Cautious banks are being blamed by some in the property industry for a lack of affordable apartments being built.
In the past year alone 35 apartment projects in Auckland were reportedly axed, including the Flo Apartments project in Avondale, which would have had 91 apartments, each priced from $370,000.
KPMG head of financial services John Kensington said the country's four big banks were acting to avoid repeating the housing collapse during the global financial crisis in 2008.
He said finance companies would in the past get $1 million to $5m a week in deposits and lend out the same amount, but when bank deposit rates fell they suddenly started to receive $20m or $30m a week.
"They needed to put that money to work to earn them interest, because they had to pay interests to the depositers, and they went out and invested in a whole lot of property developments. If you can remember back to 2008/2009, there [is] a lot of unfinished property around as a result of developers getting it wrong."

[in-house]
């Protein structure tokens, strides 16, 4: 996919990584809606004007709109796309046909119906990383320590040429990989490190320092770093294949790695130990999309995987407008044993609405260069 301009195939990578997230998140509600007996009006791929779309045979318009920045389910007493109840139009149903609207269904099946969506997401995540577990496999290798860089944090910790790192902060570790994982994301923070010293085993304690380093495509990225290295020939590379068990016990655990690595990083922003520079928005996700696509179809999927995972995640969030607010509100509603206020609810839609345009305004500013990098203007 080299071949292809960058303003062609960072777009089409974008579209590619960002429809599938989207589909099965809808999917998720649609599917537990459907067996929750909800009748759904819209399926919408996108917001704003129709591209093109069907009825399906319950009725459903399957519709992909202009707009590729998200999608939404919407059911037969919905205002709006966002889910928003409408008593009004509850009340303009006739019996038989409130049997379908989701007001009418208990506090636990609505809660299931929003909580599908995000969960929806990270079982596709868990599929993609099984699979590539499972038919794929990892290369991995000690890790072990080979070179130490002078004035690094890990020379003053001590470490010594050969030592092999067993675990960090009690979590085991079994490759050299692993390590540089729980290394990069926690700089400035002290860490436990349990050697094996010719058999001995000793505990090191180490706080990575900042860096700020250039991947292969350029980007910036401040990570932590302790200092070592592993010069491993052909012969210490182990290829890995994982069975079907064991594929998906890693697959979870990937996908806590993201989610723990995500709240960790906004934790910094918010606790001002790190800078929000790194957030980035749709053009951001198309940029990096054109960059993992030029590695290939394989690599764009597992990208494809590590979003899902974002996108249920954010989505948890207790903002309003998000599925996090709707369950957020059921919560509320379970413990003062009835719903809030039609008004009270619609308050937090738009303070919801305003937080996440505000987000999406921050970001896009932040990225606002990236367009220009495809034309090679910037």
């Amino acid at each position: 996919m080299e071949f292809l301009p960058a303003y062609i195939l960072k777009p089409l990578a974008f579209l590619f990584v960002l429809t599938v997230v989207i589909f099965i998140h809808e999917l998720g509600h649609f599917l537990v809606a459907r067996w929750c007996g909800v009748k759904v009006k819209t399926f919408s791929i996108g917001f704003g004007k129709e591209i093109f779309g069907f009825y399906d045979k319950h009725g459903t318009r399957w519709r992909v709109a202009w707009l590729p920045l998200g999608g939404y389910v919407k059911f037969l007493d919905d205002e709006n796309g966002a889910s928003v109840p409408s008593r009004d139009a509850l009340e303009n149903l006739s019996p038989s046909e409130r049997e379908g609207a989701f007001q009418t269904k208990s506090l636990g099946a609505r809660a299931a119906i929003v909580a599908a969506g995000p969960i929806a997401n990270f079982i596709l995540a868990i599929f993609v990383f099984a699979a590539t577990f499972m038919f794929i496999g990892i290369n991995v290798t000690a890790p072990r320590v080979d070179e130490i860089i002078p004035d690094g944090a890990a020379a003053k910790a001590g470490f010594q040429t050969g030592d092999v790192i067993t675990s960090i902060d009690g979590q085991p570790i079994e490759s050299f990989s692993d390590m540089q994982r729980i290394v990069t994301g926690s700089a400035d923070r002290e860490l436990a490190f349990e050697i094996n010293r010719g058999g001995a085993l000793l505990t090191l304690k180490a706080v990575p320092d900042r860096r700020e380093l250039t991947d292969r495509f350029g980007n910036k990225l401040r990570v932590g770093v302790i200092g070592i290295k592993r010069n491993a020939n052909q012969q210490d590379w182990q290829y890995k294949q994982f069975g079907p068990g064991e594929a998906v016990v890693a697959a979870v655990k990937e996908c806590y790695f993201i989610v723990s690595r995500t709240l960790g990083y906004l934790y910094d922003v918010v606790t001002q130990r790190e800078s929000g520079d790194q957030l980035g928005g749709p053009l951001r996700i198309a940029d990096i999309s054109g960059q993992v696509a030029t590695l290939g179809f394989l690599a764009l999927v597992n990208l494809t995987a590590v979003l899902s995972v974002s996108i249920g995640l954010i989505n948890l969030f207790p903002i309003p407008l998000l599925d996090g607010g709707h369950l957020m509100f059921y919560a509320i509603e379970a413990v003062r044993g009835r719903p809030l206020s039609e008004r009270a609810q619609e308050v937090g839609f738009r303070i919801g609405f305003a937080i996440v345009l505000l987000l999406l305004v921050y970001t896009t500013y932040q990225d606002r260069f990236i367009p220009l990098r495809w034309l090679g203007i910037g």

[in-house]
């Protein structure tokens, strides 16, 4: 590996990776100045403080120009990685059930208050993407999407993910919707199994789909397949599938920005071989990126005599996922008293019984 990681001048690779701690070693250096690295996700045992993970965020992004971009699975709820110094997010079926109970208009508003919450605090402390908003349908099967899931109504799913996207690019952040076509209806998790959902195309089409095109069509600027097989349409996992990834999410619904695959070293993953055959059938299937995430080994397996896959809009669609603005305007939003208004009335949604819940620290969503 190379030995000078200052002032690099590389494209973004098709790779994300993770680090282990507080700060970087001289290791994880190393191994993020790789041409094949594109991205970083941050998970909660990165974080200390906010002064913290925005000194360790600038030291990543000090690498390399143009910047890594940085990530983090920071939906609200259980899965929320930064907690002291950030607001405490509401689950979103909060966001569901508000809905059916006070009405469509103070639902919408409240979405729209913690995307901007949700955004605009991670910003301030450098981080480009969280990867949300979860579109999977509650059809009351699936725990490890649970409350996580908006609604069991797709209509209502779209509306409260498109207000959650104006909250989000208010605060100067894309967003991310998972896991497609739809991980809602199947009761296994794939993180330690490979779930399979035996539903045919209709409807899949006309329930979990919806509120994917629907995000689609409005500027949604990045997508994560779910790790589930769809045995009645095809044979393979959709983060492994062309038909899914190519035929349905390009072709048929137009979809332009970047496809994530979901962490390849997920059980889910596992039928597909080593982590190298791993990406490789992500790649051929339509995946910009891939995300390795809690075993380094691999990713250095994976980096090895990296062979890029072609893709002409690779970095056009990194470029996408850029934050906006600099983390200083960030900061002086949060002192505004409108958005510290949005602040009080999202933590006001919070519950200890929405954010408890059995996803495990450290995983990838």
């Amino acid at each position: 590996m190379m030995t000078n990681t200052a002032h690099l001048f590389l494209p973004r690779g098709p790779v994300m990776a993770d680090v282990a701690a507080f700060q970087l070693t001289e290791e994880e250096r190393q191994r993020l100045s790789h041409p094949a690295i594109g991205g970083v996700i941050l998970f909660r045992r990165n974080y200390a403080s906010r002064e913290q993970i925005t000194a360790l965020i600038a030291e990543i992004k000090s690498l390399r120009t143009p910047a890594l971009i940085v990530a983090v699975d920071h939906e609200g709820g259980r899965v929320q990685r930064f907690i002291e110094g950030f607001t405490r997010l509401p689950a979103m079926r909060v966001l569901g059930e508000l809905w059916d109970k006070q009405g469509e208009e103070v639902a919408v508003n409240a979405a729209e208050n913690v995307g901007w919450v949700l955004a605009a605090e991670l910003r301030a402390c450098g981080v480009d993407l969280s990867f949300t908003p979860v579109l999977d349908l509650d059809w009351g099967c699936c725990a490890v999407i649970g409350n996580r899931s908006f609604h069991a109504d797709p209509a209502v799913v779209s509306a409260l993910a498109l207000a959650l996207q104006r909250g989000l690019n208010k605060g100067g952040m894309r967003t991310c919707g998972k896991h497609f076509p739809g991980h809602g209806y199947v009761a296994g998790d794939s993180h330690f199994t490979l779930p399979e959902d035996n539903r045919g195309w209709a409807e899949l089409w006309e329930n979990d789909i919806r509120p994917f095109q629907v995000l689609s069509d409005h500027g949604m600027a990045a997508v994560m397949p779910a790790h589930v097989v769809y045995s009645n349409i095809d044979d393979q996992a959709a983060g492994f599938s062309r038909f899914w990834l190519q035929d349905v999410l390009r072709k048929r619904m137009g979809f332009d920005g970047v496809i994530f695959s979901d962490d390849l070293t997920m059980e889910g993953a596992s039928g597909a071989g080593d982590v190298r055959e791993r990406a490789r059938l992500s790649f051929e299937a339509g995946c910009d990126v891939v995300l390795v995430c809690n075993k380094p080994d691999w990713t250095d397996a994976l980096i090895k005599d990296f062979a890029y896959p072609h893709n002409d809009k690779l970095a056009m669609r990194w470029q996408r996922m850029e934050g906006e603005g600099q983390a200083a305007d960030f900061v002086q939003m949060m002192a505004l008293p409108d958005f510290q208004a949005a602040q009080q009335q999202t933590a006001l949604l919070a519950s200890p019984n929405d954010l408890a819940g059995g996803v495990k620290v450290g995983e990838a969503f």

Banks are looking very closely at any property deal put in front of them, he said.
"They're being cautious, they're being sensible ... they're only lending to bankable developments. And with the sudden rise in price, with the unavailability of labour, and with some shortages of building materials, it's probably very difficult for a development that was priced two or three years ago to stack up."
Financial commentator Bernard Hickey said the first problem for developers was getting funding from banks.
"Secondly, they're finding it harder to sell their apartments off the plan ahead of themselves ... it's one of the other ways they fund. So this bank tightening of lending criteria has affected apartment developments in Auckland, and according to Colliers, has been a factor in 35 projects being abandoned in the last year."
Mortgage adviser Bruce Patten said it was not unusual for planned apartment developments to fall over.
"I've got one, two, three off the top of my head right now that have had clients with deposits returned."
He also put the problem down to tighter bank lending.
"The banks in the big development funding are starting to get a bit tighter and a bit harder and are starting to look at these bigger developments and going, 'well, we want a bigger slice. We want you to have sold more properties before we'll actually fund them'.
"They're worried about potentially a number of factors, but one may be a slight oversupply if we get all of these apartment blocks finishing at the same time."
Mr Patten said the nightmare scenario for banks was a glut of apartments for sale and not enough people able to borrow money to buy them.